Managing your own expectations is key to making this process work.  You must exercise:

  • Patience.  You may have to repeat the process several times to find who you are looking for.
  • No Compromises. If you compromise, you'll be starting all over again in 6 months.
  • Discipline.  Never consider a candidate that is not recommended by the OMG Sales Candidate Assessment regardless of fit.  
  • No Exceptions.  Exceptions compromise the integrity of the sales recruiting process.
  • Speed. Once you have identified a desirable candidate, act swiftly or you will lose that candidate!  I interviewed a great candidate at 2PM on Thursday and recommended him to my client at 3 PM.  At 5:45 PM I received a call and learned that my client had already contacted, met with, interviewed the candidate, and presented a job offer that the candidate accepted.

Finding, selecting, hiring and onboarding great salespeople is more difficult than at any time in the past 20 years.  The only thing that will make it easier is something for which you absolutely won't want to be wishing - a huge economic downturn.  As long as the economy is growing and things are going relatively well, we can deal with it being more difficult to hire.  After all, what good is a glut of candidates if you can't afford to hire them?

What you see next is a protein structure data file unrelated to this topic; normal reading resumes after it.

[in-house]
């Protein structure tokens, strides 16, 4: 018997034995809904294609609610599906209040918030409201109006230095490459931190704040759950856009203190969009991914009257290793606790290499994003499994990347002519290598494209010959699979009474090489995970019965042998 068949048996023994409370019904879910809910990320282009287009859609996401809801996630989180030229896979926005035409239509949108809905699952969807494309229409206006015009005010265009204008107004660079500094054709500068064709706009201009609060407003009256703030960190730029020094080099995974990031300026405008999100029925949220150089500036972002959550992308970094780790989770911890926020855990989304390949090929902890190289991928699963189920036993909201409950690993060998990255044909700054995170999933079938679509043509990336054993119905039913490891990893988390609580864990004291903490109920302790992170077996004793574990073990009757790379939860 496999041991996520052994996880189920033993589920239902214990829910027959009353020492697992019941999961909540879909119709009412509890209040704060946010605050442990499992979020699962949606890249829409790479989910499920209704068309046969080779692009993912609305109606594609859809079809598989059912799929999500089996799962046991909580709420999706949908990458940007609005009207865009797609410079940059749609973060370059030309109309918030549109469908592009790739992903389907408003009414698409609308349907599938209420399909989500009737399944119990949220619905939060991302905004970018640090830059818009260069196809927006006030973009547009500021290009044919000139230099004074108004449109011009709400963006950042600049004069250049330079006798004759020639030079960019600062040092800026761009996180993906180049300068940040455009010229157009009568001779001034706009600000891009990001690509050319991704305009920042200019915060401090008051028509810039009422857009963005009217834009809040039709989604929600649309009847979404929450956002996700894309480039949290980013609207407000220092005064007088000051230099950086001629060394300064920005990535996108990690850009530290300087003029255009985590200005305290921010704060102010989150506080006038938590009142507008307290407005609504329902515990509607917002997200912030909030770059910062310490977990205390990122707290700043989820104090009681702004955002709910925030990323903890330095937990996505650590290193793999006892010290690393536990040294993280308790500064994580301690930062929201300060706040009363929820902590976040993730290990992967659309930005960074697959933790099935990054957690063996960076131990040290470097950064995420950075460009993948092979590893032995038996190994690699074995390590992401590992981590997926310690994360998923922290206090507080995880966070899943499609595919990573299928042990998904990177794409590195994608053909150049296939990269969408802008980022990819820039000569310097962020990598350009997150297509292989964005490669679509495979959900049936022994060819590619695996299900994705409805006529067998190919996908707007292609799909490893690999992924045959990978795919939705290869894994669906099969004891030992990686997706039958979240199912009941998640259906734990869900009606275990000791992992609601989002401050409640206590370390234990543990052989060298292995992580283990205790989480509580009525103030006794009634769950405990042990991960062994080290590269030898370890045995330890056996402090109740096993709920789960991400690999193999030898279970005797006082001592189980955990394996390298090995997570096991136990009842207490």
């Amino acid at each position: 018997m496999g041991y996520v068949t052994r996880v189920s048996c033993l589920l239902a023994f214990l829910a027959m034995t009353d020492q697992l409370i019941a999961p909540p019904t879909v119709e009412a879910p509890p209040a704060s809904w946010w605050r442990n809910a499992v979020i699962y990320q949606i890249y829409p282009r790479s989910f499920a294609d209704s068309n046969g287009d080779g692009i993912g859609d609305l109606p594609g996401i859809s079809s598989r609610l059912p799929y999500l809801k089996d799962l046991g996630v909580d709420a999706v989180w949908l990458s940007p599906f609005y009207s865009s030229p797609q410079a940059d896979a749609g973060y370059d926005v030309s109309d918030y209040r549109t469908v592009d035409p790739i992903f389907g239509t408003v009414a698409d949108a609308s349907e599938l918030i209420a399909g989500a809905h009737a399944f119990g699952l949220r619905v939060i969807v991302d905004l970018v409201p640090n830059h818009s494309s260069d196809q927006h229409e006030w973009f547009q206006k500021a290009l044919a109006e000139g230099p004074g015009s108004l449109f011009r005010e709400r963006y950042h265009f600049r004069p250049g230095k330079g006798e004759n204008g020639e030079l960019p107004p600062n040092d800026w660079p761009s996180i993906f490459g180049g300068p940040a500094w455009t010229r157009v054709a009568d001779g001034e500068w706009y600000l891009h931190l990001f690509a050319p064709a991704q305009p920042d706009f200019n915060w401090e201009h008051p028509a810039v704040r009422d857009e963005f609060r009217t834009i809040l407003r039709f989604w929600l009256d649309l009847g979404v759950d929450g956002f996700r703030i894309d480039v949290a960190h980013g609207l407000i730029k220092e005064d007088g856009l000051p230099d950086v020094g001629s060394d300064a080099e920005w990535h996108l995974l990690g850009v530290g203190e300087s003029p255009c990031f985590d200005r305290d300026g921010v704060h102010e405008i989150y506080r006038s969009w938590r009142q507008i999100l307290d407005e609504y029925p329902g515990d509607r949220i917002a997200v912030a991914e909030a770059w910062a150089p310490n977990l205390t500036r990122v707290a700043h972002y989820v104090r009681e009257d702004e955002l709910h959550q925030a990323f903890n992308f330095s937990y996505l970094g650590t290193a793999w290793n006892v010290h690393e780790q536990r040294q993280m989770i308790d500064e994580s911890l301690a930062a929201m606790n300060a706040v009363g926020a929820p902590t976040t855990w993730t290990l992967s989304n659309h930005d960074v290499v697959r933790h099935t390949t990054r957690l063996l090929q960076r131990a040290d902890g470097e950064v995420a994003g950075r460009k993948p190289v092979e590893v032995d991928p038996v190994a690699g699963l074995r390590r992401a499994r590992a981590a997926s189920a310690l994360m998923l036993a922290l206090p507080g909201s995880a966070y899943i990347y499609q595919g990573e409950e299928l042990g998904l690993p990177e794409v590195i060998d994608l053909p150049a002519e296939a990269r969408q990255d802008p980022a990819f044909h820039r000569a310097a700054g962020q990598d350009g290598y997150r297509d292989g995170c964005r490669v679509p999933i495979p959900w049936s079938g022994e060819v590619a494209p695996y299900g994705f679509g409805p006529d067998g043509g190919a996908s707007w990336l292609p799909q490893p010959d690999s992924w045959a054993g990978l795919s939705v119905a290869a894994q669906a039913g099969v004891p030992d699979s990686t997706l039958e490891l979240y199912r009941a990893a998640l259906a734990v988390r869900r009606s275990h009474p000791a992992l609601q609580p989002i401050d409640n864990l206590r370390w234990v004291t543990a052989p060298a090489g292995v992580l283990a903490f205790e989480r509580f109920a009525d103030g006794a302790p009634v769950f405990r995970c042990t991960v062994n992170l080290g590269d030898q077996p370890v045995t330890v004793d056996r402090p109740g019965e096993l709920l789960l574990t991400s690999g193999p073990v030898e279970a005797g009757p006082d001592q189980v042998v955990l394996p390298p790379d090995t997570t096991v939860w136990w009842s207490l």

Finally, don't forget about EEOC Guidelines.  if you are using OMG's Sales Candidate Assessments, current guidelines require you to assess all of your candidates.  Clients simply purchase a flat-fee license for unlimited use and send the link to every candidate that submits a resume.  Easy!  You're EEOC compliant.

Sales Candidate Assessment Free Trial

Want to hear more?  Listen to this BizTalkRadio interview of me talking about getting sales selection right.

Topics: sales assessment, Dave Kurlan, sales recruiting, Sales Candidate, hiring salespeople, sales test, personality test, interviewing salespeople

2 Biggest Mistakes Companies Make with Sales Candidates

Posted by Dave Kurlan on Mon, Feb 24, 2014 @ 05:02 AM

previewDo you prefer to see movies when the previews are awesome or dull?

Do you get more excited about your entree after a delicious or unspectacular appetizer?

Are you more likely to buy a car after an exciting test drive or one that left you unimpressed?

If you are using our sales recruiting process (STAR), then your sales candidates receive an email after submitting a resume.  They are informed about the five steps of the process and instructed to complete an online application and the OMG sales assessment.  When the online application is not included, about 35% of the candidates take the assessment.  When the online application is included in the process, the assessment rate jumps to better than 50%.